Fatty liver disease medication may have no effect



In what is thought to be a world-first, a British woman who was given an ovary transplant is about to give birth to her first baby. The 38-year-old Londoner underwent the pioneering whole ovary transplant in the U.S. early last year when her identical twin sister’s donated ovary was transplanted after being removed using keyhole

Full Post: Baby due as a result of first ever whole ovary transplant

A new randomized, prospective trial has shown that orlistat, a commonly prescribed inhibitor of fat absorption, does not help patients with fatty liver disease (FLD) lose weight, nor does it improve their liver enzymes or insulin resistance.

These findings are in the January issue of Hepatology, a journal published by John Wiley & Sons on behalf of the American Association for the Study of Liver Diseases (AASLD). The article is also available online at Wiley Interscience (www.interscience.wiley.com).

With obesity on the rise throughout the world, FLD has become a major epidemic. Weight loss improves liver enzymes and levels of fat in the liver, and the study did show that patients who lost 5 percent or more of their body weight over nine months did experience these improvements.

However, since it is often difficult for people to lose weight through diet and exercise, researchers have looked for medications that could help. Many studies have focused on orlistat, which is sold as the brand-name Xenical and over-the-counter as Alli.

Researchers led by Stephen A. Harrison, a U.S. Army hepatologist, conducted a randomized, controlled trial of overweight patients with FLD to determine the effect of orlistat in conjunction with caloric restriction. They included 50 people who had been diagnosed with FLD after clinical evaluation and liver biopsy. For 36 weeks, all subjects followed a diet of 1400 calories per day, a multivitamin and vitamin E regimen and were randomized to take orlistat (120 mg orally, three times per day with meals).

After 36 weeks, patients underwent a liver biopsy and the researchers looked for improvement in fat levels and fibrosis score. They also monitored changes in biochemical data such as fasting insulin and glucose, liver enzymes, lipid panel vitamin E and free fatty acid levels.

“Comparing the orlistat group to the non-orlistat group at study completion, no significant differences were identified between the two groups for mean weight loss, serum, insulin resistance or cholesterol,” the authors report. In addition, there were no significant differences in the liver biopsy findings.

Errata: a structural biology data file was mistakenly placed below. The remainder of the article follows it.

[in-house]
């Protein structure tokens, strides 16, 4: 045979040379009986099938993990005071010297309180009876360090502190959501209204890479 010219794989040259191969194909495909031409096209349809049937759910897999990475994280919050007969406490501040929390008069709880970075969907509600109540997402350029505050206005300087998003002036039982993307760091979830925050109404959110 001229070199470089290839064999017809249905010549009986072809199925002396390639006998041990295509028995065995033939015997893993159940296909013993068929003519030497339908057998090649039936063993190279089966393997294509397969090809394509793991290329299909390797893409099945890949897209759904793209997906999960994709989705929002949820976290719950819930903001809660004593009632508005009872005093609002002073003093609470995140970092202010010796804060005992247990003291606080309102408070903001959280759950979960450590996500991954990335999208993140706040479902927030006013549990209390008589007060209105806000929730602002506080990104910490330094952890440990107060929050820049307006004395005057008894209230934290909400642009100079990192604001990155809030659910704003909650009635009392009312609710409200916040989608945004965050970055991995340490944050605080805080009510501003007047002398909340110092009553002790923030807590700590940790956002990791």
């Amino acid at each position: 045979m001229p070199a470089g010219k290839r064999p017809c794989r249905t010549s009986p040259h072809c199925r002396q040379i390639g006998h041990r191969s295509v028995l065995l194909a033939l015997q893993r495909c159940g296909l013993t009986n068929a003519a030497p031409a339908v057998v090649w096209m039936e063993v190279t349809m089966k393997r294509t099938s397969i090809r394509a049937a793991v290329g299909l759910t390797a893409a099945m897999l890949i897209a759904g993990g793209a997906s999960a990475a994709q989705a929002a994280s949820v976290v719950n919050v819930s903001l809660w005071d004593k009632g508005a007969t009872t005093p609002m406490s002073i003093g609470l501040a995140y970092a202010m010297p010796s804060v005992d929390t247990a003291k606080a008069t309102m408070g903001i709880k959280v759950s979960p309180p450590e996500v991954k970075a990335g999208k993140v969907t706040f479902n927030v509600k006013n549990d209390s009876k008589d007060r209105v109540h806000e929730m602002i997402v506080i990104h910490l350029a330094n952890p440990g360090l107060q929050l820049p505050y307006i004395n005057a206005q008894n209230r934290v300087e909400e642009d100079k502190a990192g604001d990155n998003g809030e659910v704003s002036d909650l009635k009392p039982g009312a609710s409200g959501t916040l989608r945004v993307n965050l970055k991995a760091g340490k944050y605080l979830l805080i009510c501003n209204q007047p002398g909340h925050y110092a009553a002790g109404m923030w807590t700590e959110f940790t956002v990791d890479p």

Because there were no notable differences between the two groups, the researchers reanalyzed the data to compare subjects who lost differing amounts of body weight. They noted a linear relationship between weight loss and liver improvement. In fact, body weight loss of 9 percent or more resulted in the greatest amount of liver improvement.

“In conclusion, while this preliminary study does not demonstrate a weight loss advantage with the use of orlistat,” the authors report, “it does demonstrate that moderate weight loss is associated with significant improvements in the symptoms of FLD.”

http://www.wiley.com/wiley-blackwell

Link




For years, pear-shaped people who carry weight in the thighs and backside have been told they are at lower risk for high blood pressure and heart disease than apple-shaped people who carry fat in the abdomen. But new findings from nutrition researchers at Washington University School of Medicine in St. Louis suggest body-shape comparisons don’t

Full Post: Fatty liver disease and body shape



A new study suggests that patients with hepatitis C (HCV) who need a liver transplant should not receive an organ with high levels of fatty deposits (a.k.a. hepatic steatosis). HCV recurrence was more frequent and earlier among those transplanted with such livers. These findings are in the January issue of Liver Transplantation , a journal

Full Post: Transplanted fatty livers associated with worse prognosis for patients with hepatitis C



Liver biopsy is still considered the gold standard for grading, staging and “stad-ging” the chronic liver disease. In addition, it remains a primary source for acquiring new knowledge on the liver pathology. Demand for precise evaluations of the fibrosis and inflammatory tissue detectable in liver biopsy samples has been fuelled by the need to understand

Full Post: A rigorous method for liver biopsy



Face-to-face and telephone follow-up sessions appear to be more effective in the maintenance of weight loss for women from rural communities compared with weight loss education alone, according to a report in the November 24 issue of Archives of Internal Medicine. In addition, telephone counseling appears to be just as effective as face-to-to face counseling

Full Post: Telephone counseling may be as effective as face-to-face counseling in weight loss maintenance



Patients with the skin disease psoriasis appear more likely to have higher levels of leptin (a hormone produced by fat cells that may contribute to obesity and other metabolic abnormalities) than persons without psoriasis, according to a report in the December issue of Archives of Dermatology. Psoriasis is an autoimmune disease that results in a

Full Post: Psoriasis sufferers more likely to have higher levels of leptin